Hefner First Amendment awards recognize quarterback of North Dakota's student press rights campaign



A college journalism professor who put together the winning strategy for a student press-rights breakthrough in an unlikely state is the winner of the Hefner Foundation's 2015 award for First Amendment leadership in education.

Steve Listopad of Valley City State University accepted the First Amendment Award at a Los Angeles ceremony Tuesday, recognizing his leading role in securing passage of the John Wall New Voices of North Dakota Act, which became law Aug. 1. 

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Steve Listopad (left) and attorney Mike Hiestand at the Los Angeles ceremony for the Hefner Foundation's 2015 award for First Amendment leadership in education

Named in honor of a popular journalism teacher who served in the North Dakota legislature, the law limits the bases on which schools and colleges can censor student journalists and protects faculty advisers against retaliation for what their students publish. The act makes North Dakota the eighth state with enhanced statutory protection for high school media; a ninth, Illinois, protects only college-level media.

"We don't want our new voices retreating to the dark recesses of the Internet to have important conversations," said Listopad, whose students sketched out what became the New Voices statute as part of a class project in 2013, then convinced hometown state Rep. Alex Looysen to sponsor it.

Attorney Mike Hiestand, a 2014 award winner for his nationwide free-speech "Tinker Tour" awareness campaign, presented the award, recalling how he came to appreciate the importance of statutes protecting students against censorship during two decades of fielding legal hotline calls for the Student Press Law Center: "Where students were calling from would determine whether the news I'd give them would be good or bad."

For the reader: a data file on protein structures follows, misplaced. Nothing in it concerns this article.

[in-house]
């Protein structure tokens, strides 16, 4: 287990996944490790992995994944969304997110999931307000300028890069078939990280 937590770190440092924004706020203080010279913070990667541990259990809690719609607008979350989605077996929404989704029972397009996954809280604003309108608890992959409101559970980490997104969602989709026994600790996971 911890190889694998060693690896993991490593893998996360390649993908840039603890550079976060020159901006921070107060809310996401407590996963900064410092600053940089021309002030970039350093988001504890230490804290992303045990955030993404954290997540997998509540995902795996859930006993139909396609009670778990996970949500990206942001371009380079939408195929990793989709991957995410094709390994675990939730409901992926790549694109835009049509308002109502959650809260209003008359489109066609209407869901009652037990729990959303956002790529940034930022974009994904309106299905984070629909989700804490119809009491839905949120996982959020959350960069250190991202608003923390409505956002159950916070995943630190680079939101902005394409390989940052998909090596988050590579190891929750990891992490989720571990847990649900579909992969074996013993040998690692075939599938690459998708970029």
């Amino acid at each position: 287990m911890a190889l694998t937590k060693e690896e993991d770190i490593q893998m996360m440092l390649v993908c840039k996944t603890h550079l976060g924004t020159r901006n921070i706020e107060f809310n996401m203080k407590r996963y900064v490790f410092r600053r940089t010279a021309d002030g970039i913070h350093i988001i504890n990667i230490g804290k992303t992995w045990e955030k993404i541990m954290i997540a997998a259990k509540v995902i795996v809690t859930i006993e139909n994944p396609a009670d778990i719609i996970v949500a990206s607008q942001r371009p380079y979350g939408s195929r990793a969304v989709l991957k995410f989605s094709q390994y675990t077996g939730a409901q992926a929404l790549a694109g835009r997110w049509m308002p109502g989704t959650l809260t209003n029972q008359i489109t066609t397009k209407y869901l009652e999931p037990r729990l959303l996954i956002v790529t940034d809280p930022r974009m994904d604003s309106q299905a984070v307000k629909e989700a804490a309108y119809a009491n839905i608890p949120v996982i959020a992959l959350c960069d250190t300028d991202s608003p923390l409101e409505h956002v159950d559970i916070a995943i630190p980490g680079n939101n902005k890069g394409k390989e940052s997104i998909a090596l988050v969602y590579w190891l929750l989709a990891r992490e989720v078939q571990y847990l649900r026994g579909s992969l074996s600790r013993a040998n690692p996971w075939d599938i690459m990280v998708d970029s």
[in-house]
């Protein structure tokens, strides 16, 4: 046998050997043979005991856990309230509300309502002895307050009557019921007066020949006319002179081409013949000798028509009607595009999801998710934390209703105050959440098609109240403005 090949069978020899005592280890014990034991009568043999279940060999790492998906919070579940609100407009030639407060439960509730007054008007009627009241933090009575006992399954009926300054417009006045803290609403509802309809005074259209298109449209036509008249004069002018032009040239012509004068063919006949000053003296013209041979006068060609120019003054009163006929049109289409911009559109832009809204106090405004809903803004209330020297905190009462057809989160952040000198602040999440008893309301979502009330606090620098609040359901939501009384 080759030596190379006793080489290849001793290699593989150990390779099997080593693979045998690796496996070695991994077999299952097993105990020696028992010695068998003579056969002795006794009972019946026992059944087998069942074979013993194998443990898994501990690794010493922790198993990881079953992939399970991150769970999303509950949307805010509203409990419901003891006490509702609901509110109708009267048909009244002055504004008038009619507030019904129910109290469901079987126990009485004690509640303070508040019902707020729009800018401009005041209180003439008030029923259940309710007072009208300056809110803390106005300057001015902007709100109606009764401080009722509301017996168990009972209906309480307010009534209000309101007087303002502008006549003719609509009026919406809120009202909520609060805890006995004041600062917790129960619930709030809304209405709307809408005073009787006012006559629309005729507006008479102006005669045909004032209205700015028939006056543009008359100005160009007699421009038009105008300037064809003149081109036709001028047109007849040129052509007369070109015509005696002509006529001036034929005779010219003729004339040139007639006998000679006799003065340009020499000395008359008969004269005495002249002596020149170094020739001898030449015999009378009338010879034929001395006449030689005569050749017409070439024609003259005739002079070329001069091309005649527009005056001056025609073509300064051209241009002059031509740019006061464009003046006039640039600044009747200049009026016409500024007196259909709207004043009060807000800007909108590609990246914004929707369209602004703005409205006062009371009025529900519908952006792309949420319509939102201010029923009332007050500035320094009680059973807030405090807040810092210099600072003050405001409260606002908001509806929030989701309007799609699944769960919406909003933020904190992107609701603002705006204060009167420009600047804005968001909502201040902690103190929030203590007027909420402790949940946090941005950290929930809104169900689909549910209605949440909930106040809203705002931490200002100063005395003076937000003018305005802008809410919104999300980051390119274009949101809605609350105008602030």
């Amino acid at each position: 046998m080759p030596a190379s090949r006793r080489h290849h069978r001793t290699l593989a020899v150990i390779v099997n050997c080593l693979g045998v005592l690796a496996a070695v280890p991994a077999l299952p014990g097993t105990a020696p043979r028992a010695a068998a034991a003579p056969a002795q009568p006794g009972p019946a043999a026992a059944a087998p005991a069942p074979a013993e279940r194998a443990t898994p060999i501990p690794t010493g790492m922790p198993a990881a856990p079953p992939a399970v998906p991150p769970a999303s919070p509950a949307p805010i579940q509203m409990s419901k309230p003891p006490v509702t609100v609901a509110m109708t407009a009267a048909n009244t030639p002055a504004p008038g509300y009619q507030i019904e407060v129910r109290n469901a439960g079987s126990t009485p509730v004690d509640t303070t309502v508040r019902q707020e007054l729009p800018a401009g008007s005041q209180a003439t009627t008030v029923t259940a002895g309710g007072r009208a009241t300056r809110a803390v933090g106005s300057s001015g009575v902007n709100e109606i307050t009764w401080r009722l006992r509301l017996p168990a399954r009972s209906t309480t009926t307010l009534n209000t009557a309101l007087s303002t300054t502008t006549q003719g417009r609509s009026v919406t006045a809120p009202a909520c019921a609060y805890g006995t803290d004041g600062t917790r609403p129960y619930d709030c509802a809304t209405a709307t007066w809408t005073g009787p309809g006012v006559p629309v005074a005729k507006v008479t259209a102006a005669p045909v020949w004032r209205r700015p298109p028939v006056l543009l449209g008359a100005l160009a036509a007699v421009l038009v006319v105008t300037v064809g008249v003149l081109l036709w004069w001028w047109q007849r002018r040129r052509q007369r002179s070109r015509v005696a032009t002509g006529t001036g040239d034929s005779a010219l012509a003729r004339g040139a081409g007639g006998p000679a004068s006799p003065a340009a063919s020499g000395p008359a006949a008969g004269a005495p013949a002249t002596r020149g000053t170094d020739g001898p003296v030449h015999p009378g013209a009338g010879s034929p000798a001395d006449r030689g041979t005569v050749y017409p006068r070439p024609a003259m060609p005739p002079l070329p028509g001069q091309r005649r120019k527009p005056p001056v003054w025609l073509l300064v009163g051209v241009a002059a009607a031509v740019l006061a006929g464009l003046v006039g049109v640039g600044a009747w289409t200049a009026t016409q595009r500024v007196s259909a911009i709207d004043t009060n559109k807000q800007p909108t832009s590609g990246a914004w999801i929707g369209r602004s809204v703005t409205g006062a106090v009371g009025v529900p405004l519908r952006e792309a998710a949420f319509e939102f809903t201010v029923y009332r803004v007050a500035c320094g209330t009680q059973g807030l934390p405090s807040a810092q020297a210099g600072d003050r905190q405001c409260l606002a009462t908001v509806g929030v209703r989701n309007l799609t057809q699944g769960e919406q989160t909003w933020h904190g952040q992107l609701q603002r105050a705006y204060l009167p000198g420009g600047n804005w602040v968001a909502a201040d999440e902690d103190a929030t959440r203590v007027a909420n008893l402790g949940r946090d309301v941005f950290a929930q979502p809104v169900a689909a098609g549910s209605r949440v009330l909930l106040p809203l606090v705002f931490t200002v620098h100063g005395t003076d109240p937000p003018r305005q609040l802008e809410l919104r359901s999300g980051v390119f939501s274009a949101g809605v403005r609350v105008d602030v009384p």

The North Dakota statute has ignited a nationwide movement to enact similar legislation, with New Voices organizations taking shape in MichiganMaryland, New Jersey and being discussed in half a dozen other states.

The head of the North Dakota Newspaper Association, Steve Andrist, an early supporter of the New Voices Act, told The Jamestown Sun that Listopad positioned HB 1471 to succeed by assembling a broad coalition of supporters that even included the educational institutions being regulated:

"Without the law, a principal, a superintendent, a school board or other line of authority could step in and tell students or their adviser that it did not want to deal with an issue it saw as too controversial, such as birth control or same-sex marriage."

The Hefner First Amendment Awards are presented by former Playboy Enterprises CEO Christie Hefner and her family's foundation each year to recognize free-speech champions in the fields of journalism, law, education and government. Other winners recognized Tuesday included New York Times investigative reporter James Risen, who defied threats of imprisonment to protect a confidential federal whistleblower, and author/journalist Victor Navasky, longtime editor and publisher of The Nation.

Listopad was joined at Tuesday's event by a cheering section of some two dozen North Dakotans, including two New Voices co-sponsors, state Reps. Corey Mock and Jessica Haak.

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